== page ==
Why are the spread markets not reacting?
The above shows the latest commons seat spread prices from two of the main markets – IGIndex and Spreadfair – and from where I sit these levels simply do not fit with the polling evidence.
We are nearly at the stage, surely, where it’s going to be very difficult for Brown and Labour to pull back from the general election challenge. Last night’s stunning poll showing C33-LAB44-LD13 will almost certainly prove to be an overstatement of Brown’s position. In fact I am sure it will but it is becoming very difficult to argue that an October-November general election would produce anything other than a significant Labour majority.
Yet with 325 seats being the magic point at which Labour would be returned with a majority the current spreads seem extraordinary. These levels will surely go up.
There will be a raft of new polls over the weekend and if they also show a further move to Labour then the pressure on Gordon to risk it this autumn are going to be almost overwhelming.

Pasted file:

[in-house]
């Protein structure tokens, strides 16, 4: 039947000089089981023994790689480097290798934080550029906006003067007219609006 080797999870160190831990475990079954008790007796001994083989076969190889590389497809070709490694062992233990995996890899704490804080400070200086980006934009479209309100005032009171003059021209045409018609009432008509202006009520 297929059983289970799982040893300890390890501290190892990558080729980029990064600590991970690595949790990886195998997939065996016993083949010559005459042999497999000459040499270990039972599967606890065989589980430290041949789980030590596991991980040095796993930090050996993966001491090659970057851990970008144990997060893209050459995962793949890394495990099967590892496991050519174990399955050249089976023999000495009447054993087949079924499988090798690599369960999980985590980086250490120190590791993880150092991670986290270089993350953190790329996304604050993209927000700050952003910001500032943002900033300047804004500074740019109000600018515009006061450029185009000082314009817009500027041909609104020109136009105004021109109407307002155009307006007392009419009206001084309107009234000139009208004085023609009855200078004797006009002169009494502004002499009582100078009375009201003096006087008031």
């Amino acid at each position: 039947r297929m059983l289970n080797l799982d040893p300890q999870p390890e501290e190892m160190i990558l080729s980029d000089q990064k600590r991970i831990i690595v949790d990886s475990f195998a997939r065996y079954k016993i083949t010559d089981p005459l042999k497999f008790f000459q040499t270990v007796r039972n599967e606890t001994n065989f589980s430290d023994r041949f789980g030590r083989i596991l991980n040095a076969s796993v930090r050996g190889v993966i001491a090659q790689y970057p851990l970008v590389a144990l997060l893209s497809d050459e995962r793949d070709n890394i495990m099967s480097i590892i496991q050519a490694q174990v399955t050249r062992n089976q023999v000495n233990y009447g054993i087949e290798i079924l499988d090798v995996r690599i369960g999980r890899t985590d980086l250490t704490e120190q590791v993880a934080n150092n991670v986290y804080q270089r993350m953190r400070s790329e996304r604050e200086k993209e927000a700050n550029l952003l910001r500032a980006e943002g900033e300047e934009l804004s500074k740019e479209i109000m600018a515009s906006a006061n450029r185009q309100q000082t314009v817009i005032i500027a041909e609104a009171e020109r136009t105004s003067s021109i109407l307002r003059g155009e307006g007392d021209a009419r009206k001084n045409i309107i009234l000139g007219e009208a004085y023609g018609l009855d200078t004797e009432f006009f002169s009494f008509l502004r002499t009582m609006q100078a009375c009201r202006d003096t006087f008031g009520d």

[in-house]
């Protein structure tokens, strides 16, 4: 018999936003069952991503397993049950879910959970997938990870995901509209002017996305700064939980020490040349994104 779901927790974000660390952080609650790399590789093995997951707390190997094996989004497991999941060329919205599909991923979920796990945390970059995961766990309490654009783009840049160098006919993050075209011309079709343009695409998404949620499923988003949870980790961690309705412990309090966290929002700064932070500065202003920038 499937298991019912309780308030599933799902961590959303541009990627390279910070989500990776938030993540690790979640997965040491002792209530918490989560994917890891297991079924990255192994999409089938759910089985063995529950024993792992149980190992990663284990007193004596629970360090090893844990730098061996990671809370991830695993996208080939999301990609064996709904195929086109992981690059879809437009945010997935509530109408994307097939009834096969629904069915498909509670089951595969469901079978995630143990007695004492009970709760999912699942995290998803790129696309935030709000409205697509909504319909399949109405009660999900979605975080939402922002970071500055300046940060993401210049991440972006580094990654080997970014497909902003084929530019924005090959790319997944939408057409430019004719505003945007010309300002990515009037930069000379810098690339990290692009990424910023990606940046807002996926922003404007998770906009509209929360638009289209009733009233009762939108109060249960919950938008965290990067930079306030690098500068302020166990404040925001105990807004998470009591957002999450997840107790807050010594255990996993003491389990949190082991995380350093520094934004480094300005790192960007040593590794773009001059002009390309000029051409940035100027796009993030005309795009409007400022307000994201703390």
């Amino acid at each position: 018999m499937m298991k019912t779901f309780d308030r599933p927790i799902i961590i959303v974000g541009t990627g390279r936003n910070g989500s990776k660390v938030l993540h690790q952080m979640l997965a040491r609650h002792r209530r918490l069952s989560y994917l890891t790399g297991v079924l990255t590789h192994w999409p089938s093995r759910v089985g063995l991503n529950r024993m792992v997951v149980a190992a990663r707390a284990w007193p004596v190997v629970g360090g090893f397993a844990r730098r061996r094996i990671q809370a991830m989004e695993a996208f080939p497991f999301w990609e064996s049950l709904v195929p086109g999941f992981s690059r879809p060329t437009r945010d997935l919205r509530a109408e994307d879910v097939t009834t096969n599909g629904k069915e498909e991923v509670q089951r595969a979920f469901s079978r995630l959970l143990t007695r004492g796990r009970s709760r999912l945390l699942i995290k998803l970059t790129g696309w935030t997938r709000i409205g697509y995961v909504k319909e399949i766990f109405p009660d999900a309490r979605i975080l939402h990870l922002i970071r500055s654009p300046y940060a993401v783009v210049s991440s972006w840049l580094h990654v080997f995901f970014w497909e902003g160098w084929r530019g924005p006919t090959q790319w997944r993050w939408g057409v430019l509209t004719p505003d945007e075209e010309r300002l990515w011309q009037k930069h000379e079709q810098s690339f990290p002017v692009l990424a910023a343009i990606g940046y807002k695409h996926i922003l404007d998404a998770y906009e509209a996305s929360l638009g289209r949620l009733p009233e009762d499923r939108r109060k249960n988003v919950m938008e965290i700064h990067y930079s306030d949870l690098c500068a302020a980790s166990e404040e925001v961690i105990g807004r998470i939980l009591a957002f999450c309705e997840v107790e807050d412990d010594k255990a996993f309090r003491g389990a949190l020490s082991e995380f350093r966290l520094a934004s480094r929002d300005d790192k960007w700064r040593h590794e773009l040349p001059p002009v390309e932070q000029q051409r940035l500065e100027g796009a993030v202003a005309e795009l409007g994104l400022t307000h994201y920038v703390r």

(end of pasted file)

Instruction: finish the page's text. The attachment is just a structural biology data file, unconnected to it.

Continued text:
With commons seat spread betting you buy and sell like shares on a stock exchange. The higher level is the buy price and the lower one the sell price. Thus I hold a buy contract on Labour at 318 seats. If they ended up 358 my profits would be the difference between the two numbers multiplied by the stake level. So a Â£20 bet would produce winnings of forty times that – Â£800. I can sell the position now at the 322 level and still make four times the stake as profit.
Of course if things move in the other direction losses are calculated in the same way.
My biggest position is a Â£42 sell at 75 weeks on the length of time between Brown’s arrival at Number 10 and the general election. If there is an early poll then my profit could be sixty times that Â£42. Even if there is no 2007 election there will be continued speculation throughout 2008 and the levels will remain tight.